|newscientist.com, 10-9-2014. By Helen Thomson
Woman of 24 found to have no cerebellum in
DON’T mind the gap. A woman has reached the age of 24 without anyone
realising she was missing a large part of her brain. The case highlights just
how adaptable the organ is.
The discovery was made when the woman was
admitted to the Chinese PLA General Hospital of Jinan Military Area Command in
Shandong Province complaining of dizziness and nausea. She told doctors she’d
had problems walking steadily for most of her life, and her mother reported that
she hadn’t walked until she was 7 and that her speech only became intelligible
at the age of 6.
Doctors did a CAT scan and immediately identified the
source of the problem – her entire cerebellum was missing (see scan, above). The
space where it should be was empty of tissue. Instead it was filled with
cerebrospinal fluid, which cushions the brain and provides defence against
The cerebellum – sometimes known as the “little brain” – is
located underneath the two hemispheres. It looks different from the rest of the
brain because it consists of much smaller and more compact folds of tissue. It
represents about 10 per cent of the brain’s total volume but contains 50 per
cent of its neurons.
Although it is not unheard of to have part of your
brain missing, either congenitally or from surgery, the woman joins an elite
club of just nine people who are known to have lived without their entire
cerebellum. A detailed description of how the disorder affects a living adult is
almost non-existent, say doctors from the Chinese hospital, because most people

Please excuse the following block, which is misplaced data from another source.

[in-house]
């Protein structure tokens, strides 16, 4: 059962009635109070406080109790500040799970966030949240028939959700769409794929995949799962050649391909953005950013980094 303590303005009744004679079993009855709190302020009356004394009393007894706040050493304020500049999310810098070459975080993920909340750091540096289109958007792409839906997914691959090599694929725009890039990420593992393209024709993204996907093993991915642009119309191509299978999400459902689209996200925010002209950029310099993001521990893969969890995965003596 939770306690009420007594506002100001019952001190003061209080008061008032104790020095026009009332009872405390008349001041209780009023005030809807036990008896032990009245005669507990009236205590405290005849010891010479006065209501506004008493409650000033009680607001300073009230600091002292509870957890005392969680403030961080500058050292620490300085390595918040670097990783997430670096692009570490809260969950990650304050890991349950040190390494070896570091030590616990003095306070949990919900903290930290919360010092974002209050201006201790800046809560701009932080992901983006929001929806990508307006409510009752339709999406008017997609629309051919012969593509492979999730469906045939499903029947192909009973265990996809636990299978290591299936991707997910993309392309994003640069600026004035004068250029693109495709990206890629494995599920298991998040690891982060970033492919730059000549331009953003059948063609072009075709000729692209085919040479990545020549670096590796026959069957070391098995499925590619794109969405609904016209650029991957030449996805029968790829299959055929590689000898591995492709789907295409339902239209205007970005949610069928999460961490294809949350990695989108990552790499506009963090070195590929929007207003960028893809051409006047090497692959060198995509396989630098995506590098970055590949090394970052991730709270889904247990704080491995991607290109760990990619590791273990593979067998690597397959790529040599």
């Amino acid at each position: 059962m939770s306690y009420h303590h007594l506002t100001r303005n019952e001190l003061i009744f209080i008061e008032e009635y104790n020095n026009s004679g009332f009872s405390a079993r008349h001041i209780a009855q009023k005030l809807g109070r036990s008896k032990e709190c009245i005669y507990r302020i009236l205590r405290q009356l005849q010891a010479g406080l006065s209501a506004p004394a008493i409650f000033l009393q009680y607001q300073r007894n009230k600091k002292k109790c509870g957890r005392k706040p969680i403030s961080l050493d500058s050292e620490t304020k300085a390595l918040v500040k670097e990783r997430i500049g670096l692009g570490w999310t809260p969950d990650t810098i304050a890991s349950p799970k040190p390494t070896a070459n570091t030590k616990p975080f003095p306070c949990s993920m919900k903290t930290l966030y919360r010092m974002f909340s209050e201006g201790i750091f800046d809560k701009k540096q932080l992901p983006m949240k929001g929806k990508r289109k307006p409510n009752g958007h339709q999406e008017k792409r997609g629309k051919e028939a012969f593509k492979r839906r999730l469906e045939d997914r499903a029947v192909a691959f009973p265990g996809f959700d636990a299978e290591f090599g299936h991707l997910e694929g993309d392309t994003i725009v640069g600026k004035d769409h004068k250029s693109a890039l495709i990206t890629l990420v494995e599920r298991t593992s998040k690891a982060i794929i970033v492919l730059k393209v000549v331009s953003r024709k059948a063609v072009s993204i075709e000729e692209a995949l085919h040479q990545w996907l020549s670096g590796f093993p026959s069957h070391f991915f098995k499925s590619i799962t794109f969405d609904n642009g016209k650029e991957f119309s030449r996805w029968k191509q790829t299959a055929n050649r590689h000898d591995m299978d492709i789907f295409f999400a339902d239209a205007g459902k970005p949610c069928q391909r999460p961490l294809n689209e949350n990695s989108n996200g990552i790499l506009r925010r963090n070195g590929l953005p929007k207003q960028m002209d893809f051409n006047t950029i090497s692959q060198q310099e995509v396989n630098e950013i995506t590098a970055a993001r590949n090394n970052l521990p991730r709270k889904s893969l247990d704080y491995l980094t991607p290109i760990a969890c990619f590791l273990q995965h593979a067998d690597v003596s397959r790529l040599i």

with the condition die at a young age and the problem is only discovered on
autopsy (Brain, doi.org/vh7).
The cerebellum’s main job is to control voluntary movements and balance, and
it is also thought to be involved in our ability to learn specific motor actions
and speak. Problems in the cerebellum can lead to severe mental impairment,
movement disorders, epilepsy or a potentially fatal build-up of fluid in the
brain. However, in this woman, the missing cerebellum resulted in only mild to
moderate motor deficiency, and mild speech problems such as slightly slurred
pronunciation. Her doctors describe these effects as “less than would be
expected”, and say her case highlights the remarkable plasticity of the brain.
“These rare cases are interesting to understand how the brain circuitry
works and compensates for missing parts,” says Mario Manto, who researches
cerebellar disorders at the Free University of Brussels in Belgium. The
patient’s doctors suggest that normal cerebellar function may have been taken
over by the cortex – brain scans should reveal the answer.
Scan of a person's brain showing a hole where the cerebellum should be
A hole at the back where the cerebellum should be
Feng Yu et al.
Two brain scans, one with a hole where the cerebellum should be
Comparison with a normal brain
Top image: Feng Yu et al.; Bottom image:
Zephyr/Science Photo Library
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